So it LOOKS like Sooty has just had all of us, the Great British public, settle ALL of Badly and Bungling's debts at a stroke. Except… EXCEPT… actually, what has happened is this: the bank went BUST so the brand new bank-insurance-against-going-bust scheme ought to kick in. Except, begin brand new, it hasn't had any time to accumulate reserves and so, ironically, if it paid out then it would, er, go bust. So Sooty has "loaned" the insurance scheme the money to pay out to the Spanish. It's fiendishly complicated, this.

So what we are left with is RISK – not a bill right now, but the RISK that those £41 billion worth of mortgages are not worth £41 billion pounds.

As Mr Dr Vince "the Power" Cable pointed out, there's always a chance that they might actually turn out to be a GOOD deal for the taxpayer; those mortgage assets could be worth a lot MORE than we're going to pay for them, assuming that most of the people who borrowed the money manage to keep up with their repayments.

Nationalisation is BAD because Governments are not very good at running businesses. Although it turns out that sometimes businesses are much, much WORSE at running businesses.

Accepting that it is only a LEAST WORST option, though, a temporary Government ownership can be a safe harbour whilst the tempest passes.

As with the Northern Rock-and-a-Hard-Place Bank – to which these mortgages will probably get added – if the government just holds onto them for a while until the economy starts to swing up again, they SHOULD be able to sell them for good value. After all, people are always going to need houses.

Master Gideon, of course, is against this. It's not JUST that he is in opposition, and so against what Sooty is doing just because. No, he thinks that the Badly and Bungling should be sold privately. This is because (a) obviously people are just gagging to buy a bank that the market has valued as worthless; and (b) clearly there are just so many banks out there flush with cash at the moment anyway…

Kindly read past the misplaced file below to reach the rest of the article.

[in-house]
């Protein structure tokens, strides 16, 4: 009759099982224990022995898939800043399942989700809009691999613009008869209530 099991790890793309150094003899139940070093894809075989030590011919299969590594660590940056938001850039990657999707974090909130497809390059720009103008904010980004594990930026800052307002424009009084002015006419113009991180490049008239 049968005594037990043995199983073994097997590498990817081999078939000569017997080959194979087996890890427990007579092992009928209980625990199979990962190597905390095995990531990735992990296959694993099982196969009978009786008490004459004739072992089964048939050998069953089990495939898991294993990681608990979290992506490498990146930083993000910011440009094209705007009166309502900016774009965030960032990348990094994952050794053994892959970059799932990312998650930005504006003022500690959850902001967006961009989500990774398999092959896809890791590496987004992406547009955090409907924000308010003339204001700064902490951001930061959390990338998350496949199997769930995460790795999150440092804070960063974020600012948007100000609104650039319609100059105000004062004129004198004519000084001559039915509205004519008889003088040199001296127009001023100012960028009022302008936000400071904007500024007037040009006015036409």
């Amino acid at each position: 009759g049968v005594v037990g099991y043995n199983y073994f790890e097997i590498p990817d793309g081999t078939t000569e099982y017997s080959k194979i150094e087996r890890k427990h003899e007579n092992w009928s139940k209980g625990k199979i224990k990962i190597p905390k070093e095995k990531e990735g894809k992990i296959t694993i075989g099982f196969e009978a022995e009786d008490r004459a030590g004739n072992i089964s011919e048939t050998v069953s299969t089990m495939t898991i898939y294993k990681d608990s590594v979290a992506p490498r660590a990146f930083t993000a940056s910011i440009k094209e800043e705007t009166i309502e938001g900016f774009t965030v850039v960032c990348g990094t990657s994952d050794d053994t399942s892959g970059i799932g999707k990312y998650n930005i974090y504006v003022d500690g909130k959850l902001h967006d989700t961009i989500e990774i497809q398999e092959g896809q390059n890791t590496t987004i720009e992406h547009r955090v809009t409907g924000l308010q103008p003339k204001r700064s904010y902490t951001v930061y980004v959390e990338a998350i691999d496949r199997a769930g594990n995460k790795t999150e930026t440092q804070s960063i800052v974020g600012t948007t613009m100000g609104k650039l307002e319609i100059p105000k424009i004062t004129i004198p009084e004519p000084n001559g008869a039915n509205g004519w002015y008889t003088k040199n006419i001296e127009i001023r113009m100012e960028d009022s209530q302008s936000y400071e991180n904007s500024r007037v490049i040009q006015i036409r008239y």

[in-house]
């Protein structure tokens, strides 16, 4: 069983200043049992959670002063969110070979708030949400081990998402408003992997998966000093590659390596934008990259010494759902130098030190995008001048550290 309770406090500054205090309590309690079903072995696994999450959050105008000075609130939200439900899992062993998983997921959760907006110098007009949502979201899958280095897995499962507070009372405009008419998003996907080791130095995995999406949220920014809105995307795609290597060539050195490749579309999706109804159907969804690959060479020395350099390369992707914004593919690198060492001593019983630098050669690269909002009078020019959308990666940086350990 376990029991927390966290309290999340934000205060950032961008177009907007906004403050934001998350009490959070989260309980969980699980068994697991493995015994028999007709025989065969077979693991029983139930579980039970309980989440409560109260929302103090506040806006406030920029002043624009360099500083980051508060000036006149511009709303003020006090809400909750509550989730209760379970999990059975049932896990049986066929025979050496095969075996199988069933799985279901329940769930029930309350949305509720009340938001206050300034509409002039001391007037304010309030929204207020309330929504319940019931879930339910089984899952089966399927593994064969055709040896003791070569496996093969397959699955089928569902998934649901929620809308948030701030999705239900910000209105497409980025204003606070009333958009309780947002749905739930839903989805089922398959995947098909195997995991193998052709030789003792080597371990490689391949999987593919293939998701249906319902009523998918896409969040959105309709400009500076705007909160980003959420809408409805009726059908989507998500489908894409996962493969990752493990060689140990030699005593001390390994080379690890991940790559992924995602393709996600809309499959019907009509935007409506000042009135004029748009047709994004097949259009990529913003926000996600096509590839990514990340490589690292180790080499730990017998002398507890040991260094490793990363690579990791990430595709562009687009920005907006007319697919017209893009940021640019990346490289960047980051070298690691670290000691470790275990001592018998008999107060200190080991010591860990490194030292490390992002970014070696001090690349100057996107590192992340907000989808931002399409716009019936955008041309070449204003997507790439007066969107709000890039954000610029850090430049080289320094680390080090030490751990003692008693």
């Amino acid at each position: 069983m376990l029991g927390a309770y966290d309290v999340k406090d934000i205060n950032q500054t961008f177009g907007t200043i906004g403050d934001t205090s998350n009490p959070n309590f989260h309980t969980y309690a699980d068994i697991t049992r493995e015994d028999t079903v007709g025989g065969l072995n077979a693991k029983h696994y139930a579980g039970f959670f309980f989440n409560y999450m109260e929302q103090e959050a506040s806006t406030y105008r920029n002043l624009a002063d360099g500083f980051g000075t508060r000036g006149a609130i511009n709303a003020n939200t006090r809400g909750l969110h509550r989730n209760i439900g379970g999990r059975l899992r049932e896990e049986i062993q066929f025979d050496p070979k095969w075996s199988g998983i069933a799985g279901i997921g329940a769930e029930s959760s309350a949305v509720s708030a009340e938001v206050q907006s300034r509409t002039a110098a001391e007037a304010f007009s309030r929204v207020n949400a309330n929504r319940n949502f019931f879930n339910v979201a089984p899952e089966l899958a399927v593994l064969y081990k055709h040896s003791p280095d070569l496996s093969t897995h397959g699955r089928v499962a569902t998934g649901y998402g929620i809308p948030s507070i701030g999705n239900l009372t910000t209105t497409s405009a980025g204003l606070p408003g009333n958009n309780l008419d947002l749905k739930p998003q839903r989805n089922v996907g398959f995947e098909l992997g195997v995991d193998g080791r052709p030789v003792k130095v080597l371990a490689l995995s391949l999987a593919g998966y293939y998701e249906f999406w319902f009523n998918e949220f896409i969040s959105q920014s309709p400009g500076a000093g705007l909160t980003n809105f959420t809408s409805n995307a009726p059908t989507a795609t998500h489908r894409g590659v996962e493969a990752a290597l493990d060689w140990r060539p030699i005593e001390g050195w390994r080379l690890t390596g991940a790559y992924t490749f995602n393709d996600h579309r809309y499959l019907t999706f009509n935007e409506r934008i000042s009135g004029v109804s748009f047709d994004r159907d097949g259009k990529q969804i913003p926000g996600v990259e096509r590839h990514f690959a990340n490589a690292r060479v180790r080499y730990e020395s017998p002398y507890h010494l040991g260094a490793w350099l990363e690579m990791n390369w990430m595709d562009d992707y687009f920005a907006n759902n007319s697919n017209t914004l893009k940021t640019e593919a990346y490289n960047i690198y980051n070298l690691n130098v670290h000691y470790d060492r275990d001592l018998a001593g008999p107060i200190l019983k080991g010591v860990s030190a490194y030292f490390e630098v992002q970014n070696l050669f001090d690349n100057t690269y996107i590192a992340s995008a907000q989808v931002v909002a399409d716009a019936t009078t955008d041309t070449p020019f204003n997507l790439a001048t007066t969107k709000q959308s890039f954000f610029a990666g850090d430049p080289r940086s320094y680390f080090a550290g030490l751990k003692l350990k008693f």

Or maybe he's an eejit too.

Take his idea to have the Bank of England "step in" whenever they think that a bank's lending is getting a bit risky. Can you, in fact, think of a clearer signal that a bank is going down than that? The minute the Bank of England says ANYTHING, the City goes into headless-chicken mode, the share price flatlines and the bank is as dead as Master Gideon's fashion sense.

Then there’s his WHEEZE to FREEZE: celebrating the Conservatories policy of returning power to local councils by, er, imposing on them a centralised, Big Government decision overriding their power to choose the level of their own Council Tax. Behold the Joined-up-Government in waiting.

But as if that wasn't bad enough, he's now going round writing articlessaying: